[Python-iterators] Re: PEP 234: Iterators
tanzer at swing.co.at
Wed May 2 01:49:58 EDT 2001
Just van Rossum <just at letterror.com> wrote:
> Christian Tanzer wrote:
> > > - Using the same name for two different operations (getting an
> > > iterator from an object and making an iterator for a function
> > > with an sentinel value) is somewhat ugly. I haven't seen a
> > > better name for the second operation though.
> > I assume `ugly' refers to the implementation.
> > As both operations return an iterator object it seems natural to use
> > the same name for them. Having to remember two different names for
> > iterator-returning operations looks ugly to me.
> But the usage is typically different. iter(obj) will _usually_ be used
> from within an __iter__ method, which will typically be invoked
> implicitly by the for loop. I think it will be rare for iterators
> created "manually" with iter(obj) to be passed "manually" to a for
> On the other hand, the output of iter(callable, sentinel) *is* likely to be
> passed "manually" to a for loop.
The typical use of `iter(seq)' will certainly be implicit. OTOH, I'd
expect the number of explicit uses of `iter(seq)' to be comparable to
the number of explicit uses of `iter(callable, sentinel)'.
> Conceptually, iter(obj) returns an iterator object, and iter(callable,
> sentinel) returns an object that can be iterated over.
That sentence is a refined example of hair splitting <wink>. The PEP
says that both return an iterator object. The fact that the iterator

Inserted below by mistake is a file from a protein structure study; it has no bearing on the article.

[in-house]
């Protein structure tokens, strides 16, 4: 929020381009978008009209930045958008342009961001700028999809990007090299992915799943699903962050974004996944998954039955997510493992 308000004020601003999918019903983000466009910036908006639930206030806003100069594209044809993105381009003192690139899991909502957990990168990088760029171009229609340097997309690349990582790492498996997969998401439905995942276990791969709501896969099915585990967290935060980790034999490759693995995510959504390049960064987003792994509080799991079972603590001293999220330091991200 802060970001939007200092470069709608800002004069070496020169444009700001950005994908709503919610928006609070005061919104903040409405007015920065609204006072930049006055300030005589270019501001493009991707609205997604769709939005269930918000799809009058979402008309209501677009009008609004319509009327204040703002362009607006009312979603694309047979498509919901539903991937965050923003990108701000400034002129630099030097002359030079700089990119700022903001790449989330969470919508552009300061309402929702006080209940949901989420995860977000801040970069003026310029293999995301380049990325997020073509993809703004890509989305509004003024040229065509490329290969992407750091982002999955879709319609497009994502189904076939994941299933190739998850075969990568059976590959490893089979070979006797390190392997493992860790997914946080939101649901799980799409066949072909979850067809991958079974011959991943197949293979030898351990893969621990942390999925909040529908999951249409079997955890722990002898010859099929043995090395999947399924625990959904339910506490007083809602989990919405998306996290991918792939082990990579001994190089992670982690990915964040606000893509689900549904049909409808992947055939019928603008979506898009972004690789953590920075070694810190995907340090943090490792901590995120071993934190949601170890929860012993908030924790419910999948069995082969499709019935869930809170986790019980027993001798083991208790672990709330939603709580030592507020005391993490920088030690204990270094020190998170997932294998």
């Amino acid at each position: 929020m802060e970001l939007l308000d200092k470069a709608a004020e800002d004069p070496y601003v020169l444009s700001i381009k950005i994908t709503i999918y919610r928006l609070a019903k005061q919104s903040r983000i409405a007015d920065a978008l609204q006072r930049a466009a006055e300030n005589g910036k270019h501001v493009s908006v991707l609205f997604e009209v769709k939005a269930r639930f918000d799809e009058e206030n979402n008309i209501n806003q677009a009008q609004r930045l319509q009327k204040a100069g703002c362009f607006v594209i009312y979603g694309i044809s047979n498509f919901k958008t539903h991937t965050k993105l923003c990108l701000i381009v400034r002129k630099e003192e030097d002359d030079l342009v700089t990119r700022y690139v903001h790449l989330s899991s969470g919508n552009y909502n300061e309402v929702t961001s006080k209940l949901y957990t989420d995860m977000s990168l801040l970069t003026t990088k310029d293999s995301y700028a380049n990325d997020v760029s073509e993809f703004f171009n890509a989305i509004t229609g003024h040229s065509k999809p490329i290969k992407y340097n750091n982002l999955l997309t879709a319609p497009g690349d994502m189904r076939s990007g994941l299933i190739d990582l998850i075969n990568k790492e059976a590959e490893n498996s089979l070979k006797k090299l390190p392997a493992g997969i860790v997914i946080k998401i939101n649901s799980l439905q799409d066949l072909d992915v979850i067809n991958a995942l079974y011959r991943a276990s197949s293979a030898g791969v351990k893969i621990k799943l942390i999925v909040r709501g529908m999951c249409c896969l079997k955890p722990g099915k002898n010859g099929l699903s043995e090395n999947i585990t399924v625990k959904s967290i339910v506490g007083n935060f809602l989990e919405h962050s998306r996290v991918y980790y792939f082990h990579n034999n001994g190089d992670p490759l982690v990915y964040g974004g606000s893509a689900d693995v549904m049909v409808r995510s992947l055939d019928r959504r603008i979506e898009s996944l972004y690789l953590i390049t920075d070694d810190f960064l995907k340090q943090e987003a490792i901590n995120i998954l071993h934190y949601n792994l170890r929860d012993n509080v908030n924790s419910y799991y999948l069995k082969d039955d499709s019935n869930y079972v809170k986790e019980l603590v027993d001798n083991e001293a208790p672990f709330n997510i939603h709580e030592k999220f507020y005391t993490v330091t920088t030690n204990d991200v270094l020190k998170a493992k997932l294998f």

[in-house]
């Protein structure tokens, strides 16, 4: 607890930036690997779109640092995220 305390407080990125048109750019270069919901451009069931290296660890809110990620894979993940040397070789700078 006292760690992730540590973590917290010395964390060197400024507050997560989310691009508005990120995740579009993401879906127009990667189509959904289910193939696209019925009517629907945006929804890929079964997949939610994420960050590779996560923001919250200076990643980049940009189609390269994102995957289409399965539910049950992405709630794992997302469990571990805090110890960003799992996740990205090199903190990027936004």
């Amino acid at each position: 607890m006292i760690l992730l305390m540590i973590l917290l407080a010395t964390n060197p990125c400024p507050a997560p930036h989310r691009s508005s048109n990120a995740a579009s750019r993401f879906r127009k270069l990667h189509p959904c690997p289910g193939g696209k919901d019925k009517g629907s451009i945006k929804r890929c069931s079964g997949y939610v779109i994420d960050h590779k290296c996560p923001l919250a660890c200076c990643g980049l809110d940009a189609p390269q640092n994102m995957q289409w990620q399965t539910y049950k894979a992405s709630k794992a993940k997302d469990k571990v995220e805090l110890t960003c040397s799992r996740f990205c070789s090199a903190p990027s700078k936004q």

object is constructed differently doesn't change the semantics of the
> However, it *is* IMHO worthy of the qualification "somewhat ugly", but
> not much more than that ;-)
I suffered languages which forced me to use different names for the
same operation applied to different data types (e.g., sort_int vs.
sort_float vs. sort_spam...) for too long. I very much appreciate
Ada's and C++'s concept of overloading. There are obvious reasons why
in general overloading doesn't work in Python.
So IMO the only plausible complaint about the overloading of `iter' is
that a Python user cannot do the same thing (the implementation of the
overloading probably earns the predicate `ugly', too, but that isn't
relevant for Python's users). I wouldn't go back to C++ to get
overloading back, though :-)
Christian Tanzer tanzer at swing.co.at
Glasauergasse 32 Tel: +43 1 876 62 36
A-1130 Vienna, Austria Fax: +43 1 877 66 92
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